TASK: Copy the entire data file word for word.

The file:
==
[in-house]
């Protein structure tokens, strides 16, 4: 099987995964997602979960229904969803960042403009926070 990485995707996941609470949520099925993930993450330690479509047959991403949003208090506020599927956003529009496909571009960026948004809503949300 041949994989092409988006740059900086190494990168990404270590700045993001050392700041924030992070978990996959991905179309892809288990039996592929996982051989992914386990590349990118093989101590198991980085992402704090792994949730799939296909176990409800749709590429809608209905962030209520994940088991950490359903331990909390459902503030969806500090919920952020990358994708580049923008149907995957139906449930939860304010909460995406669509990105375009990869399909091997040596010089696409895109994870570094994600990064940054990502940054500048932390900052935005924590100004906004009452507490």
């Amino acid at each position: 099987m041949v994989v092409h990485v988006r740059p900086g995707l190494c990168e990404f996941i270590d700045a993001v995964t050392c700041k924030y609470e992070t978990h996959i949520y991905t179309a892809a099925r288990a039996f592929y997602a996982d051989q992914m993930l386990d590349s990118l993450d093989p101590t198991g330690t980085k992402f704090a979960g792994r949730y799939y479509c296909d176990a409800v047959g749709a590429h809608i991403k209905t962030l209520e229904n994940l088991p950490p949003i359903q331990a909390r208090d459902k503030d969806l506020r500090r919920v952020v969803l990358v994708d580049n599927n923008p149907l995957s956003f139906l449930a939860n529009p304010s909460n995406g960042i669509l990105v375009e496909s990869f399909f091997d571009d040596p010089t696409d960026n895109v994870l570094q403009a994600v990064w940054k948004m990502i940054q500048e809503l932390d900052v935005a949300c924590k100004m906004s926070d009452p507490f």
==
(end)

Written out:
[in-house]
């Protein structure tokens, strides 16, 4: 099987995964997602979960229904969803960042403009926070 990485995707996941609470949520099925993930993450330690479509047959991403949003208090506020599927956003529009496909571009960026948004809503949300 041949994989092409988006740059900086190494990168990404270590700045993001050392700041924030992070978990996959991905179309892809288990039996592929996982051989992914386990590349990118093989101590198991980085992402704090792994949730799939296909176990409800749709590429809608209905962030209520994940088991950490359903331990909390459902503030969806500090919920952020990358994708580049923008149907995957139906449930939860304010909460995406669509990105375009990869399909091997040596010089696409895109994870570094994600990064940054990502940054500048932390900052935005924590100004906004009452507490």
């Amino acid at each position: 099987m041949v994989v092409h990485v988006r740059p900086g995707l190494c990168e990404f996941i270590d700045a993001v995964t050392c700041k924030y609470e992070t978990h996959i949520y991905t179309a892809a099925r288990a039996f592929y997602a996982d051989q992914m993930l386990d590349s990118l993450d093989p101590t198991g330690t980085k992402f704090a979960g792994r949730y799939y479509c296909d176990a409800v047959g749709a590429h809608i991403k209905t962030l209520e229904n994940l088991p950490p949003i359903q331990a909390r208090d459902k503030d969806l506020r500090r919920v952020v969803l990358v994708d580049n599927n923008p149907l995957s956003f139906l449930a939860n529009p304010s909460n995406g960042i669509l990105v375009e496909s990869f399909f091997d571009d040596p010089t696409d960026n895109v994870l570094q403009a994600v990064w940054k948004m990502i940054q500048e809503l932390d900052v935005a949300c924590k100004m906004s926070d009452p507490f």